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'Where Do We Go Now?': G20 Beautification Drive Renders Hundreds Of Migrants In Delhi Homeless

On March 10, eight shelter homes housing approximately 5,000 daily wage and migrant workers, were demolished for alleged beautification purposes ahead of G-20.

A man sleeps in the open with a covered doll by his side at Yamuna Ghat.
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Two mattresses stacked together and a torn bed sheet. Some pillows and utensils scattered around. A make-shift chullha to cook. And a pack of polythene bags to defecate. This has been the life of 40-year-old Seema Mallick in Jawahar Shramik Sthal, Yamuna Ghat, since the eight shelter homes were demolished on March 10 as part of a beautification drive for G-20. With her six-year-old daughter, Seema, who recently lost her legs in an accident, spends her entire day watching the city where people lose their homes in seconds. She waits for change but isn’t hopeful.

“Gareeb ki baat koi nehi suntey, gareeb ko koi nehi dekhte…” (No one listens to the poor, we are invisible)

Inebriated and restless, these are the only words people along this stretch of the Yamuna, near Kashmere Gate, utter whenever anyone visits them. Without a secure roof over their head, the displaced people between Qudsia Ghat and Nigambodh Ghat have now made homes out of broken pieces of the shelter homes which were demolished late at night last month. And those who could not, lie in the open.
 

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Seema Mallick with her daughter Vanshika at Yamuna ghat. Vikram Sharma/Outlook

“No notice was served, and nothing was informed before a platoon of Delhi Police and the military along with a few DDA (Delhi Development Authority) officials came and destroyed our decade-old shelter homes. Most of our belongings were damaged and some of us were lathi-charged while trying to resist,” says Pintoo, a migrant labourer from West Bengal’s New Jalpaiguri who was staying there for the past four to five years.

Pintoo along with ten other people now keep moving around with a few utensils and bedding, finding temporary spaces to stay, until the security forces come to uproot their homes once again.

“The demolished shelter homes were used by nearly 5,000 people who are daily wage earners or do other odd jobs like ragpickers, cleaning etc. These shelters provided them with a sense of home. But no more,” says Sunil Aledia, who runs the Centre For Holistic Development.

Aledia and other land rights activists say that the demolition drive is part of the “beautification drive” ahead of the G20 summit slated for September, later this year. And this has been leading to “anti-encroachment drives” across Delhi, where foreign delegates are scheduled to visit, rendering people homeless.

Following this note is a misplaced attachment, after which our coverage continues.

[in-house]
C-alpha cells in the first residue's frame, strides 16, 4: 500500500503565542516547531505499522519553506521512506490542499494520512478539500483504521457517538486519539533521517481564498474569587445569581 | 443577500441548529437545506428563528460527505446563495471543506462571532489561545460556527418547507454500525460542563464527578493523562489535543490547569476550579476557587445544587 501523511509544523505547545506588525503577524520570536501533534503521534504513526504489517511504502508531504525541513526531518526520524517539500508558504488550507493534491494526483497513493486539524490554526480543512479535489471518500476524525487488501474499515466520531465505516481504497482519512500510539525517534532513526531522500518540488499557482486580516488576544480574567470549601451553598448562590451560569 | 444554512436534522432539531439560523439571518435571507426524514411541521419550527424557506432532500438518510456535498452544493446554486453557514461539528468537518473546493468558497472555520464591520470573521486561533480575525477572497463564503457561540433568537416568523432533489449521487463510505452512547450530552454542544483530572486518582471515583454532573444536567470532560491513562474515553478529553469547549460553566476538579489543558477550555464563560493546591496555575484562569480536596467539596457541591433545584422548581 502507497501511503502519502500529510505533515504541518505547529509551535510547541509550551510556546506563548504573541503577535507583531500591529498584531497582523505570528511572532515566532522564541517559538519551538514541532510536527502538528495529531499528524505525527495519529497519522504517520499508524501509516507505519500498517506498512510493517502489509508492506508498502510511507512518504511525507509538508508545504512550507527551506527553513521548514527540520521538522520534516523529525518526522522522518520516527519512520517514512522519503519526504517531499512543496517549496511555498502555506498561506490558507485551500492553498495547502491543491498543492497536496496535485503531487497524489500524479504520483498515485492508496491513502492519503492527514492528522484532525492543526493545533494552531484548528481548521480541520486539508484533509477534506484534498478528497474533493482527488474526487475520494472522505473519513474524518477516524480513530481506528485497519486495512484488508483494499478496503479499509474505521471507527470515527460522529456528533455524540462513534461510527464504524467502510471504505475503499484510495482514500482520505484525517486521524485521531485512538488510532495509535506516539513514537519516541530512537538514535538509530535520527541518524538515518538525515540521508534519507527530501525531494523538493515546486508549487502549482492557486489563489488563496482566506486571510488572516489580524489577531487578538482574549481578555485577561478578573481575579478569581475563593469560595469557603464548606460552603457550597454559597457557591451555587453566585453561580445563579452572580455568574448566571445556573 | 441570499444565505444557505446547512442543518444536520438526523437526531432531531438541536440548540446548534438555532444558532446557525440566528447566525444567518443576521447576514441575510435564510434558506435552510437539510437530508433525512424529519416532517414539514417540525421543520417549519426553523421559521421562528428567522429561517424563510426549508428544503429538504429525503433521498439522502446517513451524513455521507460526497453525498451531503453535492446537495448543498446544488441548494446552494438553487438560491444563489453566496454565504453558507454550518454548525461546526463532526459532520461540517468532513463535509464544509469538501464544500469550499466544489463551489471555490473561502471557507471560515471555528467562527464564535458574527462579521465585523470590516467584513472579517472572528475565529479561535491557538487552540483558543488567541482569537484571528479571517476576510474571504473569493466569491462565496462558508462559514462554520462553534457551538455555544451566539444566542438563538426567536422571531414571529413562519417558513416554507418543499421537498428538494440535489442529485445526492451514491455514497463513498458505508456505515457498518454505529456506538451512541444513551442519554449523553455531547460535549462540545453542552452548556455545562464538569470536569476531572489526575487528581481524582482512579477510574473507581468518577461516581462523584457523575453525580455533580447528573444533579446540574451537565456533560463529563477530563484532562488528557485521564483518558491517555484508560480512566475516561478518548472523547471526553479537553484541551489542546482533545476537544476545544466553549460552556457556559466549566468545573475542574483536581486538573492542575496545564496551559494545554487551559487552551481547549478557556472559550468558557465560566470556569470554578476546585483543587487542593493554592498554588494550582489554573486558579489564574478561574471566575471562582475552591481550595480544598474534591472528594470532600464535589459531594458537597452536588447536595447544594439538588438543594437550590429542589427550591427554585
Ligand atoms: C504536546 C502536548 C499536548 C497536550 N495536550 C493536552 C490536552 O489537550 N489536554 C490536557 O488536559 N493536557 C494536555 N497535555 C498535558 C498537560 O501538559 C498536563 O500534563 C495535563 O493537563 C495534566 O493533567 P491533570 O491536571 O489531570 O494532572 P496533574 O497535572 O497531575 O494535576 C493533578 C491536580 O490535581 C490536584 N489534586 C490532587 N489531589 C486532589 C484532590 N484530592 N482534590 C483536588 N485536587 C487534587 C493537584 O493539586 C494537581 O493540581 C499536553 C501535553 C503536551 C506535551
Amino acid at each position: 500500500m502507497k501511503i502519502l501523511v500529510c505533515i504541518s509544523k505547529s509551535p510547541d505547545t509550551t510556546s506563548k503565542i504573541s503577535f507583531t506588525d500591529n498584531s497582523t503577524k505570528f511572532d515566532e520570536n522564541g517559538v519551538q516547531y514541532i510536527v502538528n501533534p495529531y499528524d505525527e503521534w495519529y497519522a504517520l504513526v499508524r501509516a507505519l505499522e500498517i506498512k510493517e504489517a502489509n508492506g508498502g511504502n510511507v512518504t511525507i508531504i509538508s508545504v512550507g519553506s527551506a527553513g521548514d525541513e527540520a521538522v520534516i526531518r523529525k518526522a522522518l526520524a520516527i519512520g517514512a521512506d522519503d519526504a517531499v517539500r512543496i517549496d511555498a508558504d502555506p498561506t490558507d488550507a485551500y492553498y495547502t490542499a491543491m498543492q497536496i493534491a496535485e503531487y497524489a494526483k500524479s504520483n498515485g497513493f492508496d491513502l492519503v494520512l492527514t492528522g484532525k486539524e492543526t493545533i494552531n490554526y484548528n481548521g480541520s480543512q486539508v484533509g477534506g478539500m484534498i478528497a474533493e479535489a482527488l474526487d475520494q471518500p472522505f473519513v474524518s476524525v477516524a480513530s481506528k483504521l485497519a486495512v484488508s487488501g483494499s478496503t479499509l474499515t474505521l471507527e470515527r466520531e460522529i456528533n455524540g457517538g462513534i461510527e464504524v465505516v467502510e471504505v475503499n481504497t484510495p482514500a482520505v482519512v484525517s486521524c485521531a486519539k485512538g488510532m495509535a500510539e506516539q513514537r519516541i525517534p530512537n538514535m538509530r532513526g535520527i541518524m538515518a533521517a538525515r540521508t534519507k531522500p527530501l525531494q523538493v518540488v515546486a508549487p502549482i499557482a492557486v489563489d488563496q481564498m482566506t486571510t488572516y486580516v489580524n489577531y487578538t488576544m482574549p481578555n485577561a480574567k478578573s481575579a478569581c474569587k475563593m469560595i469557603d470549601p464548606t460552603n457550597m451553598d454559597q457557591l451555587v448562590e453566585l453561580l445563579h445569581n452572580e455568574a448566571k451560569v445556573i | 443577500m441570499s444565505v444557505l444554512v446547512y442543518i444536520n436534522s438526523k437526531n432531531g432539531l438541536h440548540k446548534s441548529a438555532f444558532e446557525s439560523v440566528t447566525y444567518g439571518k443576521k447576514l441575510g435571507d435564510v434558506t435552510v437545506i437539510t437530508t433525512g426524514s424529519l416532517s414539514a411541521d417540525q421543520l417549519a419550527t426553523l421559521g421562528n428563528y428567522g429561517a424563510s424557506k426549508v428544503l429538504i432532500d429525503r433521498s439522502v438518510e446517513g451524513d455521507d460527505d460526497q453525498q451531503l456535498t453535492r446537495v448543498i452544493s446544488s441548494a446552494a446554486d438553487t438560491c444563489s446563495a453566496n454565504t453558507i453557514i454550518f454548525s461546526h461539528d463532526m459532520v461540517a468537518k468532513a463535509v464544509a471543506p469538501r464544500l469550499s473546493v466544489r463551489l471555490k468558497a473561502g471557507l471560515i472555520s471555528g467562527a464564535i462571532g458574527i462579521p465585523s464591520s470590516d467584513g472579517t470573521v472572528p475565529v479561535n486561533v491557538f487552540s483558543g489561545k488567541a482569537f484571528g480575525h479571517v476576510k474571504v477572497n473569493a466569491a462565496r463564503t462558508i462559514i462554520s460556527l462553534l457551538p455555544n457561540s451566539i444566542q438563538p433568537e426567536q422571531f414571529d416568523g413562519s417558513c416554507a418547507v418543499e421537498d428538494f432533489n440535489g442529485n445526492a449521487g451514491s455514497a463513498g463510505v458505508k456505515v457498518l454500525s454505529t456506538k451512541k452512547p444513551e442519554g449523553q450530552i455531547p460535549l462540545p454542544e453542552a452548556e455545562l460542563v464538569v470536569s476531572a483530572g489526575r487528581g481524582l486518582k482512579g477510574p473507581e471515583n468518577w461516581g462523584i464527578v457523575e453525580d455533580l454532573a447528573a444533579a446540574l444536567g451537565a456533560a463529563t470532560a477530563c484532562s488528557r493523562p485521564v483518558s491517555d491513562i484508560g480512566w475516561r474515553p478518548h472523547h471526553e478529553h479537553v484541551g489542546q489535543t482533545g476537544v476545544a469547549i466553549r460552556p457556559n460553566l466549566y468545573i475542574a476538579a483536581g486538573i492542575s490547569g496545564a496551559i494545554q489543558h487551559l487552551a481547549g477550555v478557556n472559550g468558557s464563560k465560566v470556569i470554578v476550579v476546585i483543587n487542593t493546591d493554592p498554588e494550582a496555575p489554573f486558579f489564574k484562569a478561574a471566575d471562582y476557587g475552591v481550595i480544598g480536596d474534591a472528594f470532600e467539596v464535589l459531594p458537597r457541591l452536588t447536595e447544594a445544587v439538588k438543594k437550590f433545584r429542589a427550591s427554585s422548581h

According to a report by The Print, the overall bill for the city’s upgrade is expected to run up to about Rs 1,000 crore. In February, Delhi Lieutenant Governor V.K Saxena held a high-level meeting to review progress on the G20 makeover. He also visited various sites in the city and instructed officials to speed up their work.

“Why else would the authorities break homes they built by spending nearly 16 crores of money? According to sources, the Jawahar Shramik Sthal will be turned into a parking area for the G20 summit and eventually, for tourists. But no rehabilitation has been made for those who have stayed here for years,” Aledia tells Outlook.

 

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A man sleeps underneath a pipe along the Yamuna Ghat. Vikram Sharma/Outlook

However, 70-80 people, although have been sent to shelter homes in Dwarka, those rainbaseras allegedly lack the basic condition required to eke out a living.

“Most of the time, the places where they are rehabilitated to are far away, often violating the UN Basic Principles and Guidelines on Development-based Evictions and Displacement. Further, they are just given ‘land’ without any sense of development and the state believes that is enough. But no,” says Anagha Jaipal associated with Housing and Land Rights Network.

Speaking to Outlook, Anagha explains how the burden to make a living always falls back on those who have been evicted in the first place. “When families move from here to there, there’s a burden for them to create a life for themselves once more, far away from where they had lived. Our surveys have revealed the poor quality of construction and how desolated the rehabilitated areas are. Does a mere act of providing houses make it enough to provide livelihood? They are taken away from where they worked, where their children went for schooling and where they had made a community of their own with no attention given to the social conditions.” She points out that is the reflection of what the state thinks they are --- disposable.

Leaning against a barren branch in the scorching heat, Ali, an elderly man, who undertakes cleaning services at the Nigambodh Ghat, says, “Our work is based on where we stay. We are daily wage earners and many of us work at the Nigambodh Ghat undertaking. Now they have uprooted us and are telling us to go to faraway places! Why should we go? Do they care about our needs?” Ali adds that the housings in Dwarka are already overcrowded.

Water woes

Besides, facing the lack of housing, people here have no water. The only handpump that was installed here has been destroyed on the same night. No reasons were ever specified. Nobody came later to check on how people here are surviving without water.